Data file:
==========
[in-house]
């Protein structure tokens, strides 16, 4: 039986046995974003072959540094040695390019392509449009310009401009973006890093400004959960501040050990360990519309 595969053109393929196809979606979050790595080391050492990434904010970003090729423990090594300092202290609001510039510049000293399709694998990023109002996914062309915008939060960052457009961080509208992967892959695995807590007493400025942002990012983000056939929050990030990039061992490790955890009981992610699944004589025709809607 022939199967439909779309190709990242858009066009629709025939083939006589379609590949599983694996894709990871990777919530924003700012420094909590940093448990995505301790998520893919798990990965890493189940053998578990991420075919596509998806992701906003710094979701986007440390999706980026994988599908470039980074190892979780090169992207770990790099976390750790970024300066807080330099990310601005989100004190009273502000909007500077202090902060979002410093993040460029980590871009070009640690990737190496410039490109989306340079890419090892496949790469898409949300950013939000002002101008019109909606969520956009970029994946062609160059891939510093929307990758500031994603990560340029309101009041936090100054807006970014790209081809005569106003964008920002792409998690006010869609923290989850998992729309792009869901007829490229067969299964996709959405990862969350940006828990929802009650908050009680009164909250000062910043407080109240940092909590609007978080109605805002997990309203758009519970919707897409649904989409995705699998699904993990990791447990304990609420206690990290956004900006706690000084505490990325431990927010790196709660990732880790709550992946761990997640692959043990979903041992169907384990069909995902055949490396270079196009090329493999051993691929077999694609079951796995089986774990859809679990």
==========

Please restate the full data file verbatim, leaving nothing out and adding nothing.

[in-house]
């Protein structure tokens, strides 16, 4: 039986046995974003072959540094040695390019392509449009310009401009973006890093400004959960501040050990360990519309 595969053109393929196809979606979050790595080391050492990434904010970003090729423990090594300092202290609001510039510049000293399709694998990023109002996914062309915008939060960052457009961080509208992967892959695995807590007493400025942002990012983000056939929050990030990039061992490790955890009981992610699944004589025709809607 022939199967439909779309190709990242858009066009629709025939083939006589379609590949599983694996894709990871990777919530924003700012420094909590940093448990995505301790998520893919798990990965890493189940053998578990991420075919596509998806992701906003710094979701986007440390999706980026994988599908470039980074190892979780090169992207770990790099976390750790970024300066807080330099990310601005989100004190009273502000909007500077202090902060979002410093993040460029980590871009070009640690990737190496410039490109989306340079890419090892496949790469898409949300950013939000002002101008019109909606969520956009970029994946062609160059891939510093929307990758500031994603990560340029309101009041936090100054807006970014790209081809005569106003964008920002792409998690006010869609923290989850998992729309792009869901007829490229067969299964996709959405990862969350940006828990929802009650908050009680009164909250000062910043407080109240940092909590609007978080109605805002997990309203758009519970919707897409649904989409995705699998699904993990990791447990304990609420206690990290956004900006706690000084505490990325431990927010790196709660990732880790709550992946761990997640692959043990979903041992169907384990069909995902055949490396270079196009090329493999051993691929077999694609079951796995089986774990859809679990």